at org.apache.commons.compress.archivers.tar.TarArchive.doUnpack(TarArchive.java:110)
      at org.apache.commons.compress.AbstractArchive.unpack(AbstractArchive.java:122)
      at bb.io.TarUtil.extract(TarUtil.java:558)
      at bb.io.TarUtil$Test.test_archive_extract_pathLengthLimit(TarUtil.java:725)
      at bb.io.TarUtil$Test.main(TarUtil.java:598)
      Caused by: java.io.FileNotFoundException: F:\longPaths\2B6vLVrp4c (The system cannot find the path specified)
      at java.io.FileOutputStream.open(Native Method)
      at java.io.FileOutputStream.<init>(FileOutputStream.java:179)
      at java.io.FileOutputStream.<init>(FileOutputStream.java:131)
      at org.apache.commons.compress.archivers.tar.TarArchive.doUnpack(TarArchive.java:97)
      ... 4 more

      Details of how the TAR archive was extracted

      The code that I used to do the extraction is
      TarArchive archive = null;

      { Archive archiver = ArchiverFactory.getInstance(tarFile); archiver.unpack(directoryToExtractInto); }


      { close(archive); }

      Here, unlike archiving, I went ahead and used the convenient Archiver functionality because no low level control was needed.

      Also, the original target directory being archived is named longPaths and, as its name indicates, it has all kinds of super long path elements inside it. (I wrote a program to auto generate really long subdirectory structures like this for torture testing my archiving programs.)

      Where the bug lies


      I say this because there is a normal file left on my filesystem after doing the above that is named longPaths. But longPaths should be a directory; since it was actually miscreated by the apache code as a file, then of course the subdirectory
      cannot be created as reported by the stacktrace above.

      Again, let me mention that 7-zip did sucessfully completely extract the complicated contents of longPaths, correctly recreating all of the subdirectories etc, so I do not suspect that my code for creating the TAR archive is wrong.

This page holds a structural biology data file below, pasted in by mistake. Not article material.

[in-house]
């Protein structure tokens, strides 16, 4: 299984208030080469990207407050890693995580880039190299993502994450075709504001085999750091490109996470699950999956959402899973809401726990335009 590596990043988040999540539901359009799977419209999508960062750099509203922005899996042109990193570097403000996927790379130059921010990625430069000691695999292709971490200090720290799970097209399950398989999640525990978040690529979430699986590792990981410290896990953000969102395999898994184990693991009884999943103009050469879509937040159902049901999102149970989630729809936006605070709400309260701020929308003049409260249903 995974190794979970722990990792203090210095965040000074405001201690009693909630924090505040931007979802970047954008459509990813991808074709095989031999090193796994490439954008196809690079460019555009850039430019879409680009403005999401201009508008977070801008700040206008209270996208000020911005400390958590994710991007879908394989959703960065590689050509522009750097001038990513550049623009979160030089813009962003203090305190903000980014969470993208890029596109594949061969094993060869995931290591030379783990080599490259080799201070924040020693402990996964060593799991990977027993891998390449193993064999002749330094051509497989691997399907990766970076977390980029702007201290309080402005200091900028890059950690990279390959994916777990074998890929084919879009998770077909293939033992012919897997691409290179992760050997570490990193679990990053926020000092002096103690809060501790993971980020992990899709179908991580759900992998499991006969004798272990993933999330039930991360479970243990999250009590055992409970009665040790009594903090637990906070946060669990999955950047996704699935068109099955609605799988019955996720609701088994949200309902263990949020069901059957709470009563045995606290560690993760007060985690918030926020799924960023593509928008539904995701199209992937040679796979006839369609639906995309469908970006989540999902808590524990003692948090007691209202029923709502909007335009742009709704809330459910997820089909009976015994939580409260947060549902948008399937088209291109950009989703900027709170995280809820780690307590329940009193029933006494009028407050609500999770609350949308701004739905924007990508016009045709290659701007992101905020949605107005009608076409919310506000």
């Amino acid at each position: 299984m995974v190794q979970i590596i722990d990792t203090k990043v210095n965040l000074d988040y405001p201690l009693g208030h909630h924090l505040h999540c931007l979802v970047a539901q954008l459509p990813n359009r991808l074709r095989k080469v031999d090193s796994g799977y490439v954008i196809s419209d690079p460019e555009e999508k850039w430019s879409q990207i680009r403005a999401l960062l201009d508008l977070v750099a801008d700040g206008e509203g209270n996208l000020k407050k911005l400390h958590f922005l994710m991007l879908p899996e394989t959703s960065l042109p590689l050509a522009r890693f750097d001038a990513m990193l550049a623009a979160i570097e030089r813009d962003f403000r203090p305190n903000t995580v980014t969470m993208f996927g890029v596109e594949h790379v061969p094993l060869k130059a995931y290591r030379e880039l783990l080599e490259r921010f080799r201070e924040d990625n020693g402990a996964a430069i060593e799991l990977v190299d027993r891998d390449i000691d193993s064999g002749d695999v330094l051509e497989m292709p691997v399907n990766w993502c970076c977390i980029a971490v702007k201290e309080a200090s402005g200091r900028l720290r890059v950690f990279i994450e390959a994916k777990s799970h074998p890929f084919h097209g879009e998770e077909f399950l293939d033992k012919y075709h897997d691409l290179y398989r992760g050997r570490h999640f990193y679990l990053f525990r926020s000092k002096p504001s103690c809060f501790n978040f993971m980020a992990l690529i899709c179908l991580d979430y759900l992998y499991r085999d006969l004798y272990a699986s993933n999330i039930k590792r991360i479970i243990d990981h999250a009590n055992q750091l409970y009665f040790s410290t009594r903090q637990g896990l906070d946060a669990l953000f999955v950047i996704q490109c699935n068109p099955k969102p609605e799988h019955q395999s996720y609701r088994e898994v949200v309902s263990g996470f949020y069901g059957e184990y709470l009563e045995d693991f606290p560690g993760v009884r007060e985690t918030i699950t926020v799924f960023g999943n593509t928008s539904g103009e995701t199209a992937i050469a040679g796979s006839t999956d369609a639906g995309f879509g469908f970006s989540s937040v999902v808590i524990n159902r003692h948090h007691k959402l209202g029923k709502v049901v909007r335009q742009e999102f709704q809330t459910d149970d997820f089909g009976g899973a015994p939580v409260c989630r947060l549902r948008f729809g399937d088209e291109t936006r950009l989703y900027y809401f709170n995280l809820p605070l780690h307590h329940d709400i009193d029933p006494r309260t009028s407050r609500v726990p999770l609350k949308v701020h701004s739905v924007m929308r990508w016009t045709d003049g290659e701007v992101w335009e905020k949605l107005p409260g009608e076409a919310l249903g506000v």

Furthermore, when I tried abandoning the above TAR creation code and used your Archiver technique with code like
      Archive archiver = ArchiverFactory.getInstance("tar");
      for (File file : files)

      { archive(file, archiver, filter); }


      // this is the relevant code snippet from the archive method:
      archiver.add( file );

      if ( file.isDirectory() ) {
      for (File fileChild : DirUtil.getContents(file, null))

      { archive( fileChild, archiver, filter ); }

      then I still get an error:

      Exception in thread "main" java.io.FileNotFoundException: Z:\longPaths (Access is denied)
      at java.io.FileInputStream.open(Native Method)
      at java.io.FileInputStream.<init>(FileInputStream.java:106)
      at org.apache.commons.compress.AbstractArchive.add(AbstractArchive.java:90)
      at bb.io.TarUtil.archive(TarUtil.java:412)
      at bb.io.TarUtil.archive(TarUtil.java:339)
      at bb.io.TarUtil$Test.test_archive_extract_pathLengthLimit(TarUtil.java:711)
      at bb.io.TarUtil$Test.main(TarUtil.java:594)

      Misc issues

      1) I am sorry if this is a known issue that has been beaten to death on the mailing list. But I am a newcomer, and I was unable to figure out how to search the mailing list archives!

      Clicking on the "Search the mailing list archive" link on
      brought me to
      which only seems to offer manual browsing, which is a tedious and inefficient way to find issues with the compress code, especially as the mailing list seems to discuss every commons project.

      Is there a better way?

      2) there seem to be redundant TAR packages:
      older one?:
      newer one?:
      Which one am I supposed to use?

      3) GNU tar apparently supports unlimited path lengths, but what about file sizes? Traditional TAR only support files up to 8 GB in size. Does the org.apache.commons.compress TAR code have any file size limits? Please add documentation about this.


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              • Assignee:
                tcurdt Torsten Curdt
                bbatman Sam Smith